teaching them the mysteries of the Kingdom of God,
the doctrines they were to announce, the Sacraments
they were to dispense; exposing to them the organi-
zation and ordinances of His Church ; in a word,
qualifying them to carry on in His absence, and
after the descent of the Holy Ghost, the work which
He had begun.

At lengtli, in the presence of His Apostles, from
a mount near Jerusalem He ascended into heaven.
A cloud received Him out of their sight ; and at once,



before they had separated, while they were yet on
the spot where His marvelous disappearance had
taken place, while they were yet, I may say, looking"
upon Him ascending gloriously into heaven, and
filled with amazement they gazed at each other in
silent awe, two Angels clothed in white stood by and
said to them : "Men of Galilee, why stand ye look-
ing up into Heaven? This Jesus, Who hath been
taken up from you into Heaven, shall so come in like
manner as ye have seen Him go into Heaven."

The power and glory of Christ's Ascension is in
marked contrast to His manner of coming into the
world. He came in the most abject misery and
poverty, in humiliation so deep and so strange to our
notions, that He would seem to forget that He was
God. He returns to Heaven in such surpassing
glory and show of power as befitted a God Who had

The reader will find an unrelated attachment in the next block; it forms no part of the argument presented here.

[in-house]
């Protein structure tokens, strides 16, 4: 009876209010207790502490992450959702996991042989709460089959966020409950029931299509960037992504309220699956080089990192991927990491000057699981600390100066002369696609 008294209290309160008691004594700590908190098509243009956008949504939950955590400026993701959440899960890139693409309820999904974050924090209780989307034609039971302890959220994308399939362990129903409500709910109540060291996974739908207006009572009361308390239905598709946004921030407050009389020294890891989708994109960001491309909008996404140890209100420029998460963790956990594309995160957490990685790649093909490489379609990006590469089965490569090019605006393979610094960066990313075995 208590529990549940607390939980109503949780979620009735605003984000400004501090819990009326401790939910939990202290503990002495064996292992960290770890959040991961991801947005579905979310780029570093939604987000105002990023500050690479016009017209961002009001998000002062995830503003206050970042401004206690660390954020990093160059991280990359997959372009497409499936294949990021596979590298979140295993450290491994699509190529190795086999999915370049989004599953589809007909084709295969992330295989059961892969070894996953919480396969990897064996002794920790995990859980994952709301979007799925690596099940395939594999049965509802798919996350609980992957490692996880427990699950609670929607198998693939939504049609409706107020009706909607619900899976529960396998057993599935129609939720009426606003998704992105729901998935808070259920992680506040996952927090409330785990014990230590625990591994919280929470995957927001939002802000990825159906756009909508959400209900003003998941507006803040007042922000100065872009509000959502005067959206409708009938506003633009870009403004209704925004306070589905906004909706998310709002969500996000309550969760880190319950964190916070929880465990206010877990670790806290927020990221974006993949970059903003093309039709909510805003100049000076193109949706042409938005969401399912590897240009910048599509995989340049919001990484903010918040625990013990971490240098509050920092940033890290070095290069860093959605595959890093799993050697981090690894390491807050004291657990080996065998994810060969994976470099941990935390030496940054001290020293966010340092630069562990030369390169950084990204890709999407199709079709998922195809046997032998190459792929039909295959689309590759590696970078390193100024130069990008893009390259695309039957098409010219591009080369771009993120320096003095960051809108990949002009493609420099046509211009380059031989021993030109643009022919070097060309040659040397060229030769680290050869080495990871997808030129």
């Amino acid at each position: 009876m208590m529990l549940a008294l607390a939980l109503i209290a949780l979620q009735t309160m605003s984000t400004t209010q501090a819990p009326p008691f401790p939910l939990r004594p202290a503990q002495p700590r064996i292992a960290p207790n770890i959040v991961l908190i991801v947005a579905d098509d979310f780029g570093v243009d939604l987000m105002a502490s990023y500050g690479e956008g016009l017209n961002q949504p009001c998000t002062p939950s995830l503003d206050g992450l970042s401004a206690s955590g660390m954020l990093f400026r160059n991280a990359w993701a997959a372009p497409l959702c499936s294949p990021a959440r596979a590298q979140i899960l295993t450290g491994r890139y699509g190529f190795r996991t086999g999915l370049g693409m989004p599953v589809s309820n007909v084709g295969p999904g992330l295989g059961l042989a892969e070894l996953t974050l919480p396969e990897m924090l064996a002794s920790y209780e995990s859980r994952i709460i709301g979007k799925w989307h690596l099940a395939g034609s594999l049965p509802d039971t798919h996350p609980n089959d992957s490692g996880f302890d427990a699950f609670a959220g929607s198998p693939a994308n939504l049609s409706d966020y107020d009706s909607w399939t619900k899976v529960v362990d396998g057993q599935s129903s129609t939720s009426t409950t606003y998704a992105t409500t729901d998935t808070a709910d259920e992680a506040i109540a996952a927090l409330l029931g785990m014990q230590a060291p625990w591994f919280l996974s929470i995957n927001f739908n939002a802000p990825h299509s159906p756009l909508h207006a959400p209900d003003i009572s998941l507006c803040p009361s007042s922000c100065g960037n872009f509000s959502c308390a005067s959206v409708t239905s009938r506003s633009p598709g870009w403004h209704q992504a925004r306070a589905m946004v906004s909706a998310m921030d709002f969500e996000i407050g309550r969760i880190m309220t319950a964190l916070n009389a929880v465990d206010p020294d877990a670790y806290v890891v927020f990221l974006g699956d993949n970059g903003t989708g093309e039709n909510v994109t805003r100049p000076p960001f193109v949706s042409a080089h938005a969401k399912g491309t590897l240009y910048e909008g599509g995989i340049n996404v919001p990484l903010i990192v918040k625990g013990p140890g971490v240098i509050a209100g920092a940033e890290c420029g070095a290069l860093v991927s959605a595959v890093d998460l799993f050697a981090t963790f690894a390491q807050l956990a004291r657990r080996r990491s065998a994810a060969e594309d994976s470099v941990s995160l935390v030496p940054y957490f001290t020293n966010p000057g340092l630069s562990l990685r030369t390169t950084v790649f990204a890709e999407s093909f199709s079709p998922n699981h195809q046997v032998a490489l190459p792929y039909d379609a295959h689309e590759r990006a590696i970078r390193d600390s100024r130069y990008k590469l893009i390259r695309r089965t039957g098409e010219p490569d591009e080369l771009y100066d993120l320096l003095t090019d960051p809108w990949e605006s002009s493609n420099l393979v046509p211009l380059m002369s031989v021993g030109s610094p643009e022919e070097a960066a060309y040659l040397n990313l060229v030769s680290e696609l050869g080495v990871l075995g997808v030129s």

stooped to the form of man and undergone an ig-
nominious death for man's salvation should return
to His throne on high. There was but one resem-
blance between His advent and departure : Angels
announced His birth and sang glory to God ; Angels
are present at His ascension and announce His
future glorious advent. If men marvel at His lowly
birth, they are compensated for its unutterable low-
liness by the majesty of His ascension, rising to
heaven visibly by His own power and leading cap-
tivity captive.

The Ascension of Christ is the last of the miracles
which He wrought to manifest His Divine charac-
ter and mission. His resurrection from' the dead
receives its crown and complement in His glorious


In His Ascension Christ receives the reward to
which, as man, because of His sufferings He was
entitled. He had humbled Himself even to death,
yea, even to the death of the cross: He had become
even the outcast of men : it was meet that He should
draw to Himself the admiration and homage of the
world which had contemned Him. ''For He had
come unto His own, and His own received Him
not." He had been covered with contumely and
scorn : He should receive veneration and be crowned
with glory. He had been nailed to the accursed
W'Ood of the cross: that cross should be transfigured
into a throne of glory and He exalted with royal
pomp and magnificence even to Heaven ; yea, even